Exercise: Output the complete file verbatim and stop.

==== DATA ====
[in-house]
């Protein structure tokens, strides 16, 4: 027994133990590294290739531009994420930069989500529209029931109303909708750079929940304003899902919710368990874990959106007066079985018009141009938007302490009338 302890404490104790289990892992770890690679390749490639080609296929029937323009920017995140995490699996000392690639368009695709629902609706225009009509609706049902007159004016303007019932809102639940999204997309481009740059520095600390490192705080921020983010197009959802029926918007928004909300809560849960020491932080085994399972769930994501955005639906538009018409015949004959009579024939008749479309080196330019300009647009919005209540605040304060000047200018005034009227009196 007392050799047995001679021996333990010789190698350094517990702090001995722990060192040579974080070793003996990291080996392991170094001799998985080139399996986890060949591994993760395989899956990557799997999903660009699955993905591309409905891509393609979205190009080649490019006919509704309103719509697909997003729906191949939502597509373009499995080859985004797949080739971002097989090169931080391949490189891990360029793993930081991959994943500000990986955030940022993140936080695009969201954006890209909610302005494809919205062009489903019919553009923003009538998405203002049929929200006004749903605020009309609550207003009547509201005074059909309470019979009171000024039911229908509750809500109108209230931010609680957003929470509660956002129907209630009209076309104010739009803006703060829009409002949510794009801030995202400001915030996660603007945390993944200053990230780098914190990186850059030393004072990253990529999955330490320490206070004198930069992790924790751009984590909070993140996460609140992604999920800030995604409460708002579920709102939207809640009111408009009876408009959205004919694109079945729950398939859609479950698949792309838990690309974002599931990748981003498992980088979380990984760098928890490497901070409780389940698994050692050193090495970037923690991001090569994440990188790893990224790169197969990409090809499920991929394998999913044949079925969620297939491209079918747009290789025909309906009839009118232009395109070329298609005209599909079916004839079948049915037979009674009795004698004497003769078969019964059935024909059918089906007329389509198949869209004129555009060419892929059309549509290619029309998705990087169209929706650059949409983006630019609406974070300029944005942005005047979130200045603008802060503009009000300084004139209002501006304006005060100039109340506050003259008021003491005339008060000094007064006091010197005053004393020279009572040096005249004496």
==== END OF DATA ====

[in-house]
């Protein structure tokens, strides 16, 4: 027994133990590294290739531009994420930069989500529209029931109303909708750079929940304003899902919710368990874990959106007066079985018009141009938007302490009338 302890404490104790289990892992770890690679390749490639080609296929029937323009920017995140995490699996000392690639368009695709629902609706225009009509609706049902007159004016303007019932809102639940999204997309481009740059520095600390490192705080921020983010197009959802029926918007928004909300809560849960020491932080085994399972769930994501955005639906538009018409015949004959009579024939008749479309080196330019300009647009919005209540605040304060000047200018005034009227009196 007392050799047995001679021996333990010789190698350094517990702090001995722990060192040579974080070793003996990291080996392991170094001799998985080139399996986890060949591994993760395989899956990557799997999903660009699955993905591309409905891509393609979205190009080649490019006919509704309103719509697909997003729906191949939502597509373009499995080859985004797949080739971002097989090169931080391949490189891990360029793993930081991959994943500000990986955030940022993140936080695009969201954006890209909610302005494809919205062009489903019919553009923003009538998405203002049929929200006004749903605020009309609550207003009547509201005074059909309470019979009171000024039911229908509750809500109108209230931010609680957003929470509660956002129907209630009209076309104010739009803006703060829009409002949510794009801030995202400001915030996660603007945390993944200053990230780098914190990186850059030393004072990253990529999955330490320490206070004198930069992790924790751009984590909070993140996460609140992604999920800030995604409460708002579920709102939207809640009111408009009876408009959205004919694109079945729950398939859609479950698949792309838990690309974002599931990748981003498992980088979380990984760098928890490497901070409780389940698994050692050193090495970037923690991001090569994440990188790893990224790169197969990409090809499920991929394998999913044949079925969620297939491209079918747009290789025909309906009839009118232009395109070329298609005209599909079916004839079948049915037979009674009795004698004497003769078969019964059935024909059918089906007329389509198949869209004129555009060419892929059309549509290619029309998705990087169209929706650059949409983006630019609406974070300029944005942005005047979130200045603008802060503009009000300084004139209002501006304006005060100039109340506050003259008021003491005339008060000094007064006091010197005053004393020279009572040096005249004496």